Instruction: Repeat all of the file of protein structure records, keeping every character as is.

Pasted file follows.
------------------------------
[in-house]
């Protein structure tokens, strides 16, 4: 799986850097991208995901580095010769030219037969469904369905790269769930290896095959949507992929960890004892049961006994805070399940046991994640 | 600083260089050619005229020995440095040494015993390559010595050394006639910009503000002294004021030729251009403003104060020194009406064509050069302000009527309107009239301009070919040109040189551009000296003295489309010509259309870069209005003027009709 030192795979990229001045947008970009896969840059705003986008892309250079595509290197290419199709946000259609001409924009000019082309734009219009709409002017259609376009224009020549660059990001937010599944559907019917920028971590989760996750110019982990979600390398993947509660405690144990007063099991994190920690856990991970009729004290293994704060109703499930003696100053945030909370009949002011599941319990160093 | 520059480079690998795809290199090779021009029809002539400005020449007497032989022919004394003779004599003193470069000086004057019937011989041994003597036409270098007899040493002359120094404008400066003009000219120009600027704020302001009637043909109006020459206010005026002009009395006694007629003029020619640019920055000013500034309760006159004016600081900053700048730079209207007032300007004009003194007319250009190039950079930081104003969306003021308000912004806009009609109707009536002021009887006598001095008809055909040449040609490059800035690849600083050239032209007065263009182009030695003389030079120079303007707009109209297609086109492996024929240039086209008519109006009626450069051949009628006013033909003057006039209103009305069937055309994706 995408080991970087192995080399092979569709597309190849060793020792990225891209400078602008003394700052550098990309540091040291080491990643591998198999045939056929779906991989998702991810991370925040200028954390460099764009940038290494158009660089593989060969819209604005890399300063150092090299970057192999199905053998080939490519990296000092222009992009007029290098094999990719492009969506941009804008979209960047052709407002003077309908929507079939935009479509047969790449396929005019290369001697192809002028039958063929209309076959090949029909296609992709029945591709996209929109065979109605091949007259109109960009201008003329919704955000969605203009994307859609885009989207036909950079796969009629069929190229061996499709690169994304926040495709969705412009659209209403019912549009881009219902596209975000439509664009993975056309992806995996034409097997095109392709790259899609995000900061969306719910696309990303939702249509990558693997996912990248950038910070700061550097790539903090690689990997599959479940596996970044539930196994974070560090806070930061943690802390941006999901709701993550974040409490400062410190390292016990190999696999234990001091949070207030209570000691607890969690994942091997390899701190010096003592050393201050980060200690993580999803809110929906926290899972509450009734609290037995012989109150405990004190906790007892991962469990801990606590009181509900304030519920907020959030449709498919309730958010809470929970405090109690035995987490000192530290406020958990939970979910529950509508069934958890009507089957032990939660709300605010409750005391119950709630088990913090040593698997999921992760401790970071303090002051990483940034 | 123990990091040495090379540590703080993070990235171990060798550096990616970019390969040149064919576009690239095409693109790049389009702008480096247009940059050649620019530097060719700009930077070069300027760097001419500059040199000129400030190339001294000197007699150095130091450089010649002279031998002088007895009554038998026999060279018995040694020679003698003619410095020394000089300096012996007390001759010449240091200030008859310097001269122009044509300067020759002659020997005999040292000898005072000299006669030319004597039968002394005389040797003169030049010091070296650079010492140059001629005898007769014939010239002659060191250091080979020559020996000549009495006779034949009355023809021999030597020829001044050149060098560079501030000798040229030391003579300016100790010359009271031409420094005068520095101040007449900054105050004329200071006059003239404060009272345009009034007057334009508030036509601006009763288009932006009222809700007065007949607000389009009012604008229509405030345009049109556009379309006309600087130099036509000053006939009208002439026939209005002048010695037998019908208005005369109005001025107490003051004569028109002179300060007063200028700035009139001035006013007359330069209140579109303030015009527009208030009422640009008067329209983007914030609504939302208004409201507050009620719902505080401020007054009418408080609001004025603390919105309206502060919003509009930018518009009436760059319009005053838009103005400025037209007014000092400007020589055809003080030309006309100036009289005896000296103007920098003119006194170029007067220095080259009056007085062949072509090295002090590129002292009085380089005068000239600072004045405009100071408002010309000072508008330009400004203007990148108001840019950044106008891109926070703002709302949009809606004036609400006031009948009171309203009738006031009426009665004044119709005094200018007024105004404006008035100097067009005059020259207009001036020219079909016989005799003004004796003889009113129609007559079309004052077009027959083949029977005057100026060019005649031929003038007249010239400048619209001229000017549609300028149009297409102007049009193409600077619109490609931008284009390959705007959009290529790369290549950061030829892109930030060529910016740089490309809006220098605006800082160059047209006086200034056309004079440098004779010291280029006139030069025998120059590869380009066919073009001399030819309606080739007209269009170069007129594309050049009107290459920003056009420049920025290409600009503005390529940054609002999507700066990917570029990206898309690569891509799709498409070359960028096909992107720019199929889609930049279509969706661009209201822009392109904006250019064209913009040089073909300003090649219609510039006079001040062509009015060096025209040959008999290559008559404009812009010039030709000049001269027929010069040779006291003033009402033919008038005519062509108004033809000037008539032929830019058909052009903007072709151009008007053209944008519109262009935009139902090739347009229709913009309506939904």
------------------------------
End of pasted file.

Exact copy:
[in-house]
């Protein structure tokens, strides 16, 4: 799986850097991208995901580095010769030219037969469904369905790269769930290896095959949507992929960890004892049961006994805070399940046991994640 | 600083260089050619005229020995440095040494015993390559010595050394006639910009503000002294004021030729251009403003104060020194009406064509050069302000009527309107009239301009070919040109040189551009000296003295489309010509259309870069209005003027009709 030192795979990229001045947008970009896969840059705003986008892309250079595509290197290419199709946000259609001409924009000019082309734009219009709409002017259609376009224009020549660059990001937010599944559907019917920028971590989760996750110019982990979600390398993947509660405690144990007063099991994190920690856990991970009729004290293994704060109703499930003696100053945030909370009949002011599941319990160093 | 520059480079690998795809290199090779021009029809002539400005020449007497032989022919004394003779004599003193470069000086004057019937011989041994003597036409270098007899040493002359120094404008400066003009000219120009600027704020302001009637043909109006020459206010005026002009009395006694007629003029020619640019920055000013500034309760006159004016600081900053700048730079209207007032300007004009003194007319250009190039950079930081104003969306003021308000912004806009009609109707009536002021009887006598001095008809055909040449040609490059800035690849600083050239032209007065263009182009030695003389030079120079303007707009109209297609086109492996024929240039086209008519109006009626450069051949009628006013033909003057006039209103009305069937055309994706 995408080991970087192995080399092979569709597309190849060793020792990225891209400078602008003394700052550098990309540091040291080491990643591998198999045939056929779906991989998702991810991370925040200028954390460099764009940038290494158009660089593989060969819209604005890399300063150092090299970057192999199905053998080939490519990296000092222009992009007029290098094999990719492009969506941009804008979209960047052709407002003077309908929507079939935009479509047969790449396929005019290369001697192809002028039958063929209309076959090949029909296609992709029945591709996209929109065979109605091949007259109109960009201008003329919704955000969605203009994307859609885009989207036909950079796969009629069929190229061996499709690169994304926040495709969705412009659209209403019912549009881009219902596209975000439509664009993975056309992806995996034409097997095109392709790259899609995000900061969306719910696309990303939702249509990558693997996912990248950038910070700061550097790539903090690689990997599959479940596996970044539930196994974070560090806070930061943690802390941006999901709701993550974040409490400062410190390292016990190999696999234990001091949070207030209570000691607890969690994942091997390899701190010096003592050393201050980060200690993580999803809110929906926290899972509450009734609290037995012989109150405990004190906790007892991962469990801990606590009181509900304030519920907020959030449709498919309730958010809470929970405090109690035995987490000192530290406020958990939970979910529950509508069934958890009507089957032990939660709300605010409750005391119950709630088990913090040593698997999921992760401790970071303090002051990483940034 | 123990990091040495090379540590703080993070990235171990060798550096990616970019390969040149064919576009690239095409693109790049389009702008480096247009940059050649620019530097060719700009930077070069300027760097001419500059040199000129400030190339001294000197007699150095130091450089010649002279031998002088007895009554038998026999060279018995040694020679003698003619410095020394000089300096012996007390001759010449240091200030008859310097001269122009044509300067020759002659020997005999040292000898005072000299006669030319004597039968002394005389040797003169030049010091070296650079010492140059001629005898007769014939010239002659060191250091080979020559020996000549009495006779034949009355023809021999030597020829001044050149060098560079501030000798040229030391003579300016100790010359009271031409420094005068520095101040007449900054105050004329200071006059003239404060009272345009009034007057334009508030036509601006009763288009932006009222809700007065007949607000389009009012604008229509405030345009049109556009379309006309600087130099036509000053006939009208002439026939209005002048010695037998019908208005005369109005001025107490003051004569028109002179300060007063200028700035009139001035006013007359330069209140579109303030015009527009208030009422640009008067329209983007914030609504939302208004409201507050009620719902505080401020007054009418408080609001004025603390919105309206502060919003509009930018518009009436760059319009005053838009103005400025037209007014000092400007020589055809003080030309006309100036009289005896000296103007920098003119006194170029007067220095080259009056007085062949072509090295002090590129002292009085380089005068000239600072004045405009100071408002010309000072508008330009400004203007990148108001840019950044106008891109926070703002709302949009809606004036609400006031009948009171309203009738006031009426009665004044119709005094200018007024105004404006008035100097067009005059020259207009001036020219079909016989005799003004004796003889009113129609007559079309004052077009027959083949029977005057100026060019005649031929003038007249010239400048619209001229000017549609300028149009297409102007049009193409600077619109490609931008284009390959705007959009290529790369290549950061030829892109930030060529910016740089490309809006220098605006800082160059047209006086200034056309004079440098004779010291280029006139030069025998120059590869380009066919073009001399030819309606080739007209269009170069007129594309050049009107290459920003056009420049920025290409600009503005390529940054609002999507700066990917570029990206898309690569891509799709498409070359960028096909992107720019199929889609930049279509969706661009209201822009392109904006250019064209913009040089073909300003090649219609510039006079001040062509009015060096025209040959008999290559008559404009812009010039030709000049001269027929010069040779006291003033009402033919008038005519062509108004033809000037008539032929830019058909052009903007072709151009008007053209944008519109262009935009139902090739347009229709913009309506939904």